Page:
The problem is not “climate change”, it is too many people and maybe the UN could focus on that for a change.

“We care probably more about the environment than generations coming after us do and we have acquired the wisdom that comes with seeing the outcomes of population expansion and social changes over the last 50+ years which isn’t even a blink of the eye in the history of our evolution.”

Bahahaha.

This is some of your best comedy CR.

“I care about the environment” , whilst actively opposing any change that would actually benefit the environment. LOL.

Capital Retro1:39 pm 04 Nov 21

The benefit to the environment that I cited was population control (last sentence) but you couldn’t be bothered to read that far, could you.

Action on climate change is the overarching goal, and “population control” a strategy to address it. You are confusing goals with strategies. Other strategies include limiting deforestation, reducing production of methane, moving to renewable energy for example.

Capital Retro,
I read your comment in full and quoted you directly.

You claimed that your generation(s) cares more about the environment whilst at the same time you constantly oppose any action that would help the environment.

Simply now trying to say that population growth is the main issue is meaningless.

Because if you truly cared about the environment you wouldn’t oppose other actions that would benefit the environment even with a higher population.

It’s not an either/or situation, you can do and promote both action on climate change and other environmental issues whilst also advocating for lower populations.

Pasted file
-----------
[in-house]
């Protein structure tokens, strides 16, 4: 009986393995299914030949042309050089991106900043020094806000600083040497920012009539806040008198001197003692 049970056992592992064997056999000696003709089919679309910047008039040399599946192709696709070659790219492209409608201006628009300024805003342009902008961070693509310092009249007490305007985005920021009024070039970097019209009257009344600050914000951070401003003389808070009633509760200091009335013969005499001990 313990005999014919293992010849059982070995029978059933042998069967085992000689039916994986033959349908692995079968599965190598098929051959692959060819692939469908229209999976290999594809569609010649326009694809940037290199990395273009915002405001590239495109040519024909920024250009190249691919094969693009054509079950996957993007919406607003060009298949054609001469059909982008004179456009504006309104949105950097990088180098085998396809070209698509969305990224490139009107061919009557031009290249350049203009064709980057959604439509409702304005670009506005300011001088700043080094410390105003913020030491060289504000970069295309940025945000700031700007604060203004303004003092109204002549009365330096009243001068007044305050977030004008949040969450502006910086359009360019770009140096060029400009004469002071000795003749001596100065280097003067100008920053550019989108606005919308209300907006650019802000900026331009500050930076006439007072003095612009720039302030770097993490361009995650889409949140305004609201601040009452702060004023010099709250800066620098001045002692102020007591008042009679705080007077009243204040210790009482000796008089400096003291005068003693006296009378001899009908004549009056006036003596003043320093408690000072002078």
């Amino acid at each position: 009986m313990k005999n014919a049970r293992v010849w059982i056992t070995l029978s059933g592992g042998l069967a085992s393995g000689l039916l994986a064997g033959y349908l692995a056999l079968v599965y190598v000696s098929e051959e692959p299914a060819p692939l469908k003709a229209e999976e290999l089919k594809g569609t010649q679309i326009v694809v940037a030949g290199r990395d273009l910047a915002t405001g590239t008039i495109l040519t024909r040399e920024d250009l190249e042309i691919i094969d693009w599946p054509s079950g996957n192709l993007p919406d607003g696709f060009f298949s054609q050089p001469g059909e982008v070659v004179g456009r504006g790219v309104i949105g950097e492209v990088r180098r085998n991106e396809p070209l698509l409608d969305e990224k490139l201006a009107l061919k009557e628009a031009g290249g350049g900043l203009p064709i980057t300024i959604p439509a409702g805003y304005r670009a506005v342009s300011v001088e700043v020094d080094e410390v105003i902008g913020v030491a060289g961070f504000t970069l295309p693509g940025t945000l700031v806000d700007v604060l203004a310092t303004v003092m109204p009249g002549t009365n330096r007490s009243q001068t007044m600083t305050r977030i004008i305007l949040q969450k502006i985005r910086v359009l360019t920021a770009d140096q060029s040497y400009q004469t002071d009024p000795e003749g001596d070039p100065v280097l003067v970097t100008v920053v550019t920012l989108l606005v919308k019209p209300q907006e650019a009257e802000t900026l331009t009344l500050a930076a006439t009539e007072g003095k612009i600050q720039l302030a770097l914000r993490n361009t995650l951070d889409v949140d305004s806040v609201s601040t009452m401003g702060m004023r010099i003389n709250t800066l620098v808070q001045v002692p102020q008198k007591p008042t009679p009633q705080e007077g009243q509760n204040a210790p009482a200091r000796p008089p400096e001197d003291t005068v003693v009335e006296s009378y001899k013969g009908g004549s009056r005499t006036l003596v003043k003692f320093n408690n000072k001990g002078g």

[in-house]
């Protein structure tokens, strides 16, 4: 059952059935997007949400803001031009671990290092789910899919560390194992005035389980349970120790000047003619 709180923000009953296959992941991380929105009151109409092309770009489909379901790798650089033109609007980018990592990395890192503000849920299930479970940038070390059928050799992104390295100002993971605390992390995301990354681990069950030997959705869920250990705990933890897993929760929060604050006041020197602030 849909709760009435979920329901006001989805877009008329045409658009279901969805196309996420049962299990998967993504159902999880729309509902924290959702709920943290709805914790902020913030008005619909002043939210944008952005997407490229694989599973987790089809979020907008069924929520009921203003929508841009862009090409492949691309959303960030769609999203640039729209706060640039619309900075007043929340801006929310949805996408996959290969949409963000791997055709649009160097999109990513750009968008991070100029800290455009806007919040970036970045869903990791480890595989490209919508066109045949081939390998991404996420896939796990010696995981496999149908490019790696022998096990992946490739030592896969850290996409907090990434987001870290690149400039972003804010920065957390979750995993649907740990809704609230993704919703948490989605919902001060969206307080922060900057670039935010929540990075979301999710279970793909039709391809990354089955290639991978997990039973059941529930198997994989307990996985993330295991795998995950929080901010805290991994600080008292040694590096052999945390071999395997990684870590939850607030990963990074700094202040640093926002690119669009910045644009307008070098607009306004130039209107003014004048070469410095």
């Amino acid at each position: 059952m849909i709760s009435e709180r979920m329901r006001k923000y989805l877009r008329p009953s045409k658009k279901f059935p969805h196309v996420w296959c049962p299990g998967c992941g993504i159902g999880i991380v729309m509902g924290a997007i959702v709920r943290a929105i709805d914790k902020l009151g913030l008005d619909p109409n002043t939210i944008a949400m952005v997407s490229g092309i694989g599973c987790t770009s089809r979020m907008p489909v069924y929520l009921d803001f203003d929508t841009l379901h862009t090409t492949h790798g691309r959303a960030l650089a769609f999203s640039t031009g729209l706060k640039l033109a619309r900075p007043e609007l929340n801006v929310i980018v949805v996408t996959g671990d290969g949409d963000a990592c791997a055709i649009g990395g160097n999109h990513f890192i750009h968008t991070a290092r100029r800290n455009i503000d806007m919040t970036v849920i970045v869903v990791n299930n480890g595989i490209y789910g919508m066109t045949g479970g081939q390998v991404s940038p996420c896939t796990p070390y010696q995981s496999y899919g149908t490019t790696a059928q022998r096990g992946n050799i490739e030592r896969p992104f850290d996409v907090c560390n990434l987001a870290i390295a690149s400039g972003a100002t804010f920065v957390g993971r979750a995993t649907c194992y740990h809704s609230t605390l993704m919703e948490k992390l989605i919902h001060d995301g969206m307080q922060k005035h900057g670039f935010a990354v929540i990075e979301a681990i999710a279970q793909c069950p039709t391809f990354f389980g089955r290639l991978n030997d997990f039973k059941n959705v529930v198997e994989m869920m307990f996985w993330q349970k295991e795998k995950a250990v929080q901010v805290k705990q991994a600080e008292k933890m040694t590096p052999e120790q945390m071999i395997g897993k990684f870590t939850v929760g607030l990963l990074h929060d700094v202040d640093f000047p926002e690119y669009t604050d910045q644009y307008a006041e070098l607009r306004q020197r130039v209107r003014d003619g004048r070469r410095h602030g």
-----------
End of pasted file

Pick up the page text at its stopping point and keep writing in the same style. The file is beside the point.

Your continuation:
But we know you’d never do that because you aren’t actually interested in caring for the environment at all.

Capital Retro4:06 pm 04 Nov 21

If you think that people (population) do not impact on the environment you must have been thoroughly brainwashed or you have never been outside Canberra.

If we had sustainable size populations we wouldn’t need to to do anything else like “action on climate change” which you haven’t described what that may be, anyhow.

Your next question is?

Capital Retro5:50 pm 04 Nov 21

And stuffing people around is a tactic in your strategy.

Can’t you see that if we limit population we will also reduce deforestation , production of methane etc.?

“If you think that people (population) do not impact on the environment”

Can’t see where I said that, you must not have read my comment again.

The one where I specifically said that it’s not an either/or situation. You can use a reduction in population (or population growth) as one measure to limit environmental harm. But it would only be part of a number of actions if it were in fact possible.

So your comment is meaningless. You are basically saying If humans didn’t exist, then the environment would be fine.

Well OK, but back here in reality, we recognise that this isn’t likely, so multiple other actions and strategies are needed to ensure we limit environmental harm in other ways.

You know, like reducing reliance on Coal power, promoting the future of electric vehicles and creating more sustainably growing cities. All things you’ve expressly opposed here.

Your next whataboutism is?